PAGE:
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World leaders seek pause to Israel-Hamas fighting to allow aid into Gaza

By Reuters

Published : Oct. 25, 2023 - 16:33

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An injured man holds an injured child, both survivors of Israeli bombardment, while a nurse bandages his head at a trauma ward at Nasser hospital in Khan Yunis in the southern Gaza Strip on Tuesday. (AFP-Yonhap) An injured man holds an injured child, both survivors of Israeli bombardment, while a nurse bandages his head at a trauma ward at Nasser hospital in Khan Yunis in the southern Gaza Strip on Tuesday. (AFP-Yonhap)

GAZA/JERUSALEM -- The United States and Russia led international calls for a pause in fighting between Israel and Hamas to allow aid into the besieged Gaza Strip, as Israel maintained its bombardment of the enclave where Palestinians are living in harrowing conditions.

A total of 704 Palestinians, including 305 children, were killed Tuesday, the Health Ministry in Hamas-ruled Gaza said, a toll the UN Office for the Coordination of Humanitarian Affairs said was the highest reported in a single day since the conflict began nearly three weeks ago.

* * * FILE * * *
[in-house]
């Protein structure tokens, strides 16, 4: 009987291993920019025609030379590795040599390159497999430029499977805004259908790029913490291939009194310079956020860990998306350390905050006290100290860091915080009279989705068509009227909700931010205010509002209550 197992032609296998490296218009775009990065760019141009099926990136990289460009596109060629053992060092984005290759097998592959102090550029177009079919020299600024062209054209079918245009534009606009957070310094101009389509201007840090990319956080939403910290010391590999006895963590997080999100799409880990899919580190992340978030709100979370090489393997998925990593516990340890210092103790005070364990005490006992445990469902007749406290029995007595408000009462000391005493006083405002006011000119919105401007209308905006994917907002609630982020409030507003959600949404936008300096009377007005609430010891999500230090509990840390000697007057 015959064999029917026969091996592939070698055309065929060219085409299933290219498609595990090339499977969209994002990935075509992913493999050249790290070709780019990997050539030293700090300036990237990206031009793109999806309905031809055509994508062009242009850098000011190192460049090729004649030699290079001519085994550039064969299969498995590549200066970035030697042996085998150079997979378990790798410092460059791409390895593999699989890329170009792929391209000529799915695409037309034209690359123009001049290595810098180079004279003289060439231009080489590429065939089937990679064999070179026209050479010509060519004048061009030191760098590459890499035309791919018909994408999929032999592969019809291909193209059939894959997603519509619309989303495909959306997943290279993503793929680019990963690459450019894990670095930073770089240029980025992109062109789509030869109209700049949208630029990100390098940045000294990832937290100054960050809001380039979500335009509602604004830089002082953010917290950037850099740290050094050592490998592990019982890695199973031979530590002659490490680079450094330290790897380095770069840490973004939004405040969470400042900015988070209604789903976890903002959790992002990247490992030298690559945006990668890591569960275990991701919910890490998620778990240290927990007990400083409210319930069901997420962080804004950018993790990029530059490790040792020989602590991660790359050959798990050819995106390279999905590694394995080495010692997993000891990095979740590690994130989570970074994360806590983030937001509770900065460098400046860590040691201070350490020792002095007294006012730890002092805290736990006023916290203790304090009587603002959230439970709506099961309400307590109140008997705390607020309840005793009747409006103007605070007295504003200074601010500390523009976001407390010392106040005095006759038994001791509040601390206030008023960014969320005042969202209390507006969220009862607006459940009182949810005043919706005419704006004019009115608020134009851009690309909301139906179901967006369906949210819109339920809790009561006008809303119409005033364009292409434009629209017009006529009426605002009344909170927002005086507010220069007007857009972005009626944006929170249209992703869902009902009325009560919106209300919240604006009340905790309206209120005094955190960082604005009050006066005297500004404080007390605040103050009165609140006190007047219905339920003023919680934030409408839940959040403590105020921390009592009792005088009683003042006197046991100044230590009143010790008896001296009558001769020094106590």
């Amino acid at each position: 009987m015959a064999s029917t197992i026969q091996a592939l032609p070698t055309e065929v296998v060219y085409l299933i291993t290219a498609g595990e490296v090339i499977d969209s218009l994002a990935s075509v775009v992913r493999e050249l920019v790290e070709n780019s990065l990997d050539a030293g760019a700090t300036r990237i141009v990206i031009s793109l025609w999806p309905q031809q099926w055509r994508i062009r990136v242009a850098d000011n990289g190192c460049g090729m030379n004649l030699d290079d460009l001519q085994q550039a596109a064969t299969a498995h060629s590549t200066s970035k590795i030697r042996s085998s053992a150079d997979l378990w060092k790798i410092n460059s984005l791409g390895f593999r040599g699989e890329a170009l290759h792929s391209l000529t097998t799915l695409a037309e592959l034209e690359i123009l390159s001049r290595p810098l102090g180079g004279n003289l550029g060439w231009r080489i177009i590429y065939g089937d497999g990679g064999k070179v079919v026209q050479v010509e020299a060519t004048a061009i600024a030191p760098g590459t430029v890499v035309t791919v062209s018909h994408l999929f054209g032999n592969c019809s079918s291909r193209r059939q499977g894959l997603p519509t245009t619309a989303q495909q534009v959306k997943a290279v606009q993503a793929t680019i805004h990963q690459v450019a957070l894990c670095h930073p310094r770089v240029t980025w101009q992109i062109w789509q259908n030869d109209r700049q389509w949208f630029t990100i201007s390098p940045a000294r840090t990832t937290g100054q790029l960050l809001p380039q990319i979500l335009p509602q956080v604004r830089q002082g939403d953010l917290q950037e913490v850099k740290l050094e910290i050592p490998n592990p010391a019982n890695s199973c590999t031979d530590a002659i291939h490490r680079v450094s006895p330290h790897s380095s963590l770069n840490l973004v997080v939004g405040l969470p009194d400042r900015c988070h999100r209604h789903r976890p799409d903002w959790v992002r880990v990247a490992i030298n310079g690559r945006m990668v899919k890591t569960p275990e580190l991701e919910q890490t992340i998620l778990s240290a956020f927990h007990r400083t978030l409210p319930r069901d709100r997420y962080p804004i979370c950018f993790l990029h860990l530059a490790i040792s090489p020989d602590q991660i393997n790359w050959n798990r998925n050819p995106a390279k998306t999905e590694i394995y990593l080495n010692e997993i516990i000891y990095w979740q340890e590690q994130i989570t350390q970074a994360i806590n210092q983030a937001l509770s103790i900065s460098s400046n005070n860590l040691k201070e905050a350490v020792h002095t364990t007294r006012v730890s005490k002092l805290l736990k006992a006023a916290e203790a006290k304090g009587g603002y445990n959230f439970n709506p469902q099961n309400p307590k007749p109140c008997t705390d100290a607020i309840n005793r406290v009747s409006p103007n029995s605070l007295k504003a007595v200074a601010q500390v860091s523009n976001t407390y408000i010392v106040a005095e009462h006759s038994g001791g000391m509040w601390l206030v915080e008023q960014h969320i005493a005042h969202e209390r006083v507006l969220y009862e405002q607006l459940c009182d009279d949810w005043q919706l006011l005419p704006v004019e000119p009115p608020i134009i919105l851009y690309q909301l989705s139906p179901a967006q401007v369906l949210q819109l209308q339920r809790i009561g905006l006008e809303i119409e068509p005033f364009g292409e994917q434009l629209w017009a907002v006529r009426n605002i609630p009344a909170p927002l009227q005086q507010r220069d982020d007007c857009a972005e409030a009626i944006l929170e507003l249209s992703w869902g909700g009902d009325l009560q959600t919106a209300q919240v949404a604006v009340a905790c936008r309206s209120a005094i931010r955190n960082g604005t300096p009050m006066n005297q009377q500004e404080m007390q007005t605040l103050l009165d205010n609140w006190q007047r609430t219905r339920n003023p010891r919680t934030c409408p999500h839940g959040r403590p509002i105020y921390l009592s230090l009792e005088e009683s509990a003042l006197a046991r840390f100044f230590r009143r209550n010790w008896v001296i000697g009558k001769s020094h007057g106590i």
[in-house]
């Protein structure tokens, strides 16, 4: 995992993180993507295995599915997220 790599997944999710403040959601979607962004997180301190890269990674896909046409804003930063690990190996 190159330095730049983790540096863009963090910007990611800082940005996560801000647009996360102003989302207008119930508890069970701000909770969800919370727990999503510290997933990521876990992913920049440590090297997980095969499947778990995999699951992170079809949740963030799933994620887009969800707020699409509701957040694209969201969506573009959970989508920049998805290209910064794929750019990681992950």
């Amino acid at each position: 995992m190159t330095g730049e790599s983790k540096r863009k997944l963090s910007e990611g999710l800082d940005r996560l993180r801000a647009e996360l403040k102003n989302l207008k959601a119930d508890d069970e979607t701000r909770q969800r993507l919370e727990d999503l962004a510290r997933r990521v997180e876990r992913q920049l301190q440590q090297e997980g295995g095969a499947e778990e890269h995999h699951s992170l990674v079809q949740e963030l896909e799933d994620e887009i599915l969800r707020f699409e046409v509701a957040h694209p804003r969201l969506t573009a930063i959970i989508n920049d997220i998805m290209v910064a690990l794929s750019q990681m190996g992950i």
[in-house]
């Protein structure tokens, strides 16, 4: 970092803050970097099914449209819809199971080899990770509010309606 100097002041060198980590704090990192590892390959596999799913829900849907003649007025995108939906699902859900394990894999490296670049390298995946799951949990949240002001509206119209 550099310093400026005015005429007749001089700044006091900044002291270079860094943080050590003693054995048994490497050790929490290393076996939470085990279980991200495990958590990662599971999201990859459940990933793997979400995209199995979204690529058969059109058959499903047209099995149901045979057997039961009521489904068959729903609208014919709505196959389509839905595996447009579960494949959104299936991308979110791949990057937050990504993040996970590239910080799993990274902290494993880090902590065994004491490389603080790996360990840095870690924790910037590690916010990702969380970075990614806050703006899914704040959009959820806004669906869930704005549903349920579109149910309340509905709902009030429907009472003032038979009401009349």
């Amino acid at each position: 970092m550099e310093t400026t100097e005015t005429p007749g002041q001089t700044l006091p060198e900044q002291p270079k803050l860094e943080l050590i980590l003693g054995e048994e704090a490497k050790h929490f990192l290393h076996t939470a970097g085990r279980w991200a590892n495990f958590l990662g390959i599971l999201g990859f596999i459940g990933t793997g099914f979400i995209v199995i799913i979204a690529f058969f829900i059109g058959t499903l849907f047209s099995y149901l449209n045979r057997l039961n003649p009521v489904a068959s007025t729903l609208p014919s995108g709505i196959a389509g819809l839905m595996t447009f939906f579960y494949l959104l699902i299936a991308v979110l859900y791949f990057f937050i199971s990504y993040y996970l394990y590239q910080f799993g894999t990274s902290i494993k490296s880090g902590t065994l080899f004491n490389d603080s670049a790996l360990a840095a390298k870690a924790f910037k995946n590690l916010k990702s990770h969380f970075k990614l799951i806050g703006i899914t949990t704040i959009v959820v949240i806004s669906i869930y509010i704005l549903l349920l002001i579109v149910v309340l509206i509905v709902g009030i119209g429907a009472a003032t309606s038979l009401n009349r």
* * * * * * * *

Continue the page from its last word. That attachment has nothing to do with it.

Israel launched the strikes on Gaza after Hamas militants attacked southern Israeli towns on Oct. 7 in a rampage that killed 1,400 people, most of them civilians.

World leaders are now seeking to prevent the conflict from spreading across a region key to global energy supplies.

US President Joe Biden and Saudi Arabia's Crown Prince Mohammed bin Salman spoke by phone Tuesday and agreed on broader diplomacy "to maintain stability across the region and prevent the conflict from expanding," the White House said.

Deadly clashes have intensified between the Israeli military and Palestinians in the occupied West Bank, and resurged between Israel and Lebanon's Hezbollah armed group along the Israeli-Lebanon border. Iran, which has sought regional ascendancy for decades, backs both Hezbollah and Hamas, and has warned Israel to stop its onslaught on Gaza.